A Loving Archive, Can You Imagine?

The moment we choose to love we begin to move against domination, against oppression. The moment we choose to love we begin to move towards freedom, to act in ways that liberate ourselves and others. That action is the testimony of love as the practice of freedom. – bell hooks [1]

Informal spaces to learn, find joy, and dream are necessary in re-shaping an increasingly dangerous world. Colonization, domination, surveillance, punishment, and hate rule the world we currently inhabit. Black queer and feminist thought encourages us to dream, to re-imagine a world that centers people over materiality and power. bell hooks, critically acclaimed author, professor, and activist, dreams of a world that relinquishes the understanding of love solely as a romantic noun. hooks urges us to understand love as an ethic in opposition of domination. In Outlaw Culture: Resisting Representations (1994), hooks writes on love, in hopes of a “progressive cultural revolution”. In chapter 20, “Love as a Practice of Freedom”, hooks teaches the idea of a love ethic. Through separating ourselves and our culture from colonization we allow ourselves the ability to "surrender participation in whatever sphere of coercive hierarchical domination we enjoy individual and group privilege."3 When thinking of surrendering our cultural ties to colonization, I wonder how museums, as cultural institutions, can be separated from colonial influence? In this essay, I explore the museum’s past, present and future in the context of a love ethic. By examining love’s place in the museum, and where it lacks, we are able to re-imagine a future where places of informal learning do not stem from nor center on colonialism.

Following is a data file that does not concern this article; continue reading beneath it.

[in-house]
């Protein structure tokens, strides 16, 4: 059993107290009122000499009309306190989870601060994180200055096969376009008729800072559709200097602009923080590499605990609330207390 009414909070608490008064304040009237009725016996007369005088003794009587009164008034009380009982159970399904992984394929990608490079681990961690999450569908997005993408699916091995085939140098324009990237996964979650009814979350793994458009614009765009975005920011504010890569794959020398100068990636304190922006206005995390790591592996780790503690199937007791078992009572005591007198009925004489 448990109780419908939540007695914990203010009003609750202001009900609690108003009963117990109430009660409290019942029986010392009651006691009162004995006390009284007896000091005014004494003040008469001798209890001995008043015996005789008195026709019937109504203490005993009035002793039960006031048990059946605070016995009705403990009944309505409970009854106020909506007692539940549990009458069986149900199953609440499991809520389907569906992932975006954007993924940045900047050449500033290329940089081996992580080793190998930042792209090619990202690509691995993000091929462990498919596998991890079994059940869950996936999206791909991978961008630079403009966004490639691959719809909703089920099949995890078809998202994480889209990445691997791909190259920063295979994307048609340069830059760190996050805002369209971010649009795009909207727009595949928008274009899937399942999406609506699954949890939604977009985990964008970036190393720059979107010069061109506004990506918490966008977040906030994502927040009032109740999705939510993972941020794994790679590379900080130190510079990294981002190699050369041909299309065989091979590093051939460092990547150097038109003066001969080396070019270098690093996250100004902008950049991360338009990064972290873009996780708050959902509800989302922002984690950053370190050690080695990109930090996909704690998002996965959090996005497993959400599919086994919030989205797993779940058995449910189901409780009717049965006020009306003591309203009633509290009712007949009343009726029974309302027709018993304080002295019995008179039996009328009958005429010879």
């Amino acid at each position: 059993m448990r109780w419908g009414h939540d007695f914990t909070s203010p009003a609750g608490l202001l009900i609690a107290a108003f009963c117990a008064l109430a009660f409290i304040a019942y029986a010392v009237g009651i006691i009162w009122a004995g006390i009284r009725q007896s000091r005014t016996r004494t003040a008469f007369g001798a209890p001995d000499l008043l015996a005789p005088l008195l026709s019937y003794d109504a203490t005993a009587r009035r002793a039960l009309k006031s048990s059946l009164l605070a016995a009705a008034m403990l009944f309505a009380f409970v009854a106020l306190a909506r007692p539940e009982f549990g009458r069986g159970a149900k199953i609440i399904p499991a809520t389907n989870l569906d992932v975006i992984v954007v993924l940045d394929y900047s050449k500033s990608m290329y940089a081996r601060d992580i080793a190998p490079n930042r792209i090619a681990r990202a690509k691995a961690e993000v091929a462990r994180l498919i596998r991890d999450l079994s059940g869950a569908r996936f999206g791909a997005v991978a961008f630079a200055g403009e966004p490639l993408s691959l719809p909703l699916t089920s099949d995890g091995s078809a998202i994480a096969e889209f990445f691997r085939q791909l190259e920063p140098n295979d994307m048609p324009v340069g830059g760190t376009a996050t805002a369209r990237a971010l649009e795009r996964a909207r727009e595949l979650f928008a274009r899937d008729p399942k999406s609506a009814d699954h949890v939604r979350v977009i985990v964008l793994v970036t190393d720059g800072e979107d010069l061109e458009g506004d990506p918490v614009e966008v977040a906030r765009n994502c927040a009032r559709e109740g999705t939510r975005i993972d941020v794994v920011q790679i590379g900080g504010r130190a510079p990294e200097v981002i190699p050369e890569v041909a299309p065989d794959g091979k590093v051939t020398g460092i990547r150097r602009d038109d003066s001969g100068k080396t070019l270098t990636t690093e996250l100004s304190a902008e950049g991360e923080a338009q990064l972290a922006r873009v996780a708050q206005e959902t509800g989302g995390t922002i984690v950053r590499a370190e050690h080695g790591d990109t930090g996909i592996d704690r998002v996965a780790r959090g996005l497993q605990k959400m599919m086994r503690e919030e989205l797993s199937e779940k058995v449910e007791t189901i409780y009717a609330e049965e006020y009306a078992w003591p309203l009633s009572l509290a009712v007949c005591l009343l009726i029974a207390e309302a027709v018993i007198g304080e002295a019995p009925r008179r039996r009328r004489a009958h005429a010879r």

[1] “Love as a Practice of Freedom”, bell hooks.

full essay coming soon. email me if you’d like to read more!


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Inspiration :: the precarity of white narratives in storytelling

work in collaboration with:: Social Lives of Museums (Anthropology course with Dr. Urmila Mohan, NYU)
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